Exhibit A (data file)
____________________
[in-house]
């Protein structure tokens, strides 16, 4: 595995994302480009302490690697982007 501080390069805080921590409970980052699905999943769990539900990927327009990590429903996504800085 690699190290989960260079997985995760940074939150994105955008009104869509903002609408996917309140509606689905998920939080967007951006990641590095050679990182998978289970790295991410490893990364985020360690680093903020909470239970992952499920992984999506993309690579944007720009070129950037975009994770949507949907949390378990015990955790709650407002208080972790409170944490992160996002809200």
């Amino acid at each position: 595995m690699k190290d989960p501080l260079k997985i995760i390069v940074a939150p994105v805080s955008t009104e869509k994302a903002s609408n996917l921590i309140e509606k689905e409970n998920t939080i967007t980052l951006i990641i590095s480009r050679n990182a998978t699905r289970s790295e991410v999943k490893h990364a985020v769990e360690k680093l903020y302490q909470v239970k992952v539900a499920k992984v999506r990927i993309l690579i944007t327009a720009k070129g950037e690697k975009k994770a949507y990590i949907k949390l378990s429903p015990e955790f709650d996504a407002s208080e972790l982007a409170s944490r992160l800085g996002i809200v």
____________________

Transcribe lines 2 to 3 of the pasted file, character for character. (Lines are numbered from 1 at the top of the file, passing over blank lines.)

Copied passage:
């Protein structure tokens, strides 16, 4: 595995994302480009302490690697982007 501080390069805080921590409970980052699905999943769990539900990927327009990590429903996504800085 690699190290989960260079997985995760940074939150994105955008009104869509903002609408996917309140509606689905998920939080967007951006990641590095050679990182998978289970790295991410490893990364985020360690680093903020909470239970992952499920992984999506993309690579944007720009070129950037975009994770949507949907949390378990015990955790709650407002208080972790409170944490992160996002809200």
């Amino acid at each position: 595995m690699k190290d989960p501080l260079k997985i995760i390069v940074a939150p994105v805080s955008t009104e869509k994302a903002s609408n996917l921590i309140e509606k689905e409970n998920t939080i967007t980052l951006i990641i590095s480009r050679n990182a998978t699905r289970s790295e991410v999943k490893h990364a985020v769990e360690k680093l903020y302490q909470v239970k992952v539900a499920k992984v999506r990927i993309l690579i944007t327009a720009k070129g950037e690697k975009k994770a949507y990590i949907k949390l378990s429903p015990e955790f709650d996504a407002s208080e972790l982007a409170s944490r992160l800085g996002i809200v």